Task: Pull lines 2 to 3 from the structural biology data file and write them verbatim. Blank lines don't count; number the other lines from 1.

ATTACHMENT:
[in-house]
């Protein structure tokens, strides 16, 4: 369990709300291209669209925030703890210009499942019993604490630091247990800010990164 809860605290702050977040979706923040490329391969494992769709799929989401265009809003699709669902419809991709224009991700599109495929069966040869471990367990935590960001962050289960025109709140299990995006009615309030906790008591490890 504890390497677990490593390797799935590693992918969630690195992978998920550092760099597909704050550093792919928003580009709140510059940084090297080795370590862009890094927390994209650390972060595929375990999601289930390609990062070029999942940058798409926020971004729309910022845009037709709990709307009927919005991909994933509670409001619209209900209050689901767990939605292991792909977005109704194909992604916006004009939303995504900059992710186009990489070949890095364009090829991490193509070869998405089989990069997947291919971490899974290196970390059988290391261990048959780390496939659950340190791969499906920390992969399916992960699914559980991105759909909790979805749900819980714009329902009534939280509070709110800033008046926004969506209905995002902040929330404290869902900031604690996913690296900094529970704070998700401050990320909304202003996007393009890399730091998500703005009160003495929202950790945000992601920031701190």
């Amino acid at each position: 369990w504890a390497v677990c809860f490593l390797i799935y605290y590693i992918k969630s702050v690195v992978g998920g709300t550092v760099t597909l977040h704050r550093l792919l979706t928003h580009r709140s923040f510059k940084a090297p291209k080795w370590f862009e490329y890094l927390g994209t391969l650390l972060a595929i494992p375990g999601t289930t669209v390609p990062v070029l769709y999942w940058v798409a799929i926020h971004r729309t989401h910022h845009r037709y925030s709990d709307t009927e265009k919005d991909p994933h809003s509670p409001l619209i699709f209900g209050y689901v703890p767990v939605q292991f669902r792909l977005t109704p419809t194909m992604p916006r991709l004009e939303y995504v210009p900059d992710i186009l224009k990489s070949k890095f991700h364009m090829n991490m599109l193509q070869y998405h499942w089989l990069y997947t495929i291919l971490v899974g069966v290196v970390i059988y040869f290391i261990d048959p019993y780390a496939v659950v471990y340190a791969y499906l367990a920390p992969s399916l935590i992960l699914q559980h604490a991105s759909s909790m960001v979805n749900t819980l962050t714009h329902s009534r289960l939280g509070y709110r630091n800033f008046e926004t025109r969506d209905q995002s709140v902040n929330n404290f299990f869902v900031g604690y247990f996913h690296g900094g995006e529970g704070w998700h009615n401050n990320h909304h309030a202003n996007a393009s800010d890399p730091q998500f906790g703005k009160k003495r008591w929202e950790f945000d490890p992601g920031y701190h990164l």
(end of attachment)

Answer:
């Protein structure tokens, strides 16, 4: 369990709300291209669209925030703890210009499942019993604490630091247990800010990164 809860605290702050977040979706923040490329391969494992769709799929989401265009809003699709669902419809991709224009991700599109495929069966040869471990367990935590960001962050289960025109709140299990995006009615309030906790008591490890 504890390497677990490593390797799935590693992918969630690195992978998920550092760099597909704050550093792919928003580009709140510059940084090297080795370590862009890094927390994209650390972060595929375990999601289930390609990062070029999942940058798409926020971004729309910022845009037709709990709307009927919005991909994933509670409001619209209900209050689901767990939605292991792909977005109704194909992604916006004009939303995504900059992710186009990489070949890095364009090829991490193509070869998405089989990069997947291919971490899974290196970390059988290391261990048959780390496939659950340190791969499906920390992969399916992960699914559980991105759909909790979805749900819980714009329902009534939280509070709110800033008046926004969506209905995002902040929330404290869902900031604690996913690296900094529970704070998700401050990320909304202003996007393009890399730091998500703005009160003495929202950790945000992601920031701190």
């Amino acid at each position: 369990w504890a390497v677990c809860f490593l390797i799935y605290y590693i992918k969630s702050v690195v992978g998920g709300t550092v760099t597909l977040h704050r550093l792919l979706t928003h580009r709140s923040f510059k940084a090297p291209k080795w370590f862009e490329y890094l927390g994209t391969l650390l972060a595929i494992p375990g999601t289930t669209v390609p990062v070029l769709y999942w940058v798409a799929i926020h971004r729309t989401h910022h845009r037709y925030s709990d709307t009927e265009k919005d991909p994933h809003s509670p409001l619209i699709f209900g209050y689901v703890p767990v939605q292991f669902r792909l977005t109704p419809t194909m992604p916006r991709l004009e939303y995504v210009p900059d992710i186009l224009k990489s070949k890095f991700h364009m090829n991490m599109l193509q070869y998405h499942w089989l990069y997947t495929i291919l971490v899974g069966v290196v970390i059988y040869f290391i261990d048959p019993y780390a496939v659950v471990y340190a791969y499906l367990a920390p992969s399916l935590i992960l699914q559980h604490a991105s759909s909790m960001v979805n749900t819980l962050t714009h329902s009534r289960l939280g509070y709110r630091n800033f008046e926004t025109r969506d209905q995002s709140v902040n929330n404290f299990f869902v900031g604690y247990f996913h690296g900094g995006e529970g704070w998700h009615n401050n990320h909304h309030a202003n996007a393009s800010d890399p730091q998500f906790g703005k009160k003495r008591w929202e950790f945000d490890p992601g920031y701190h990164l």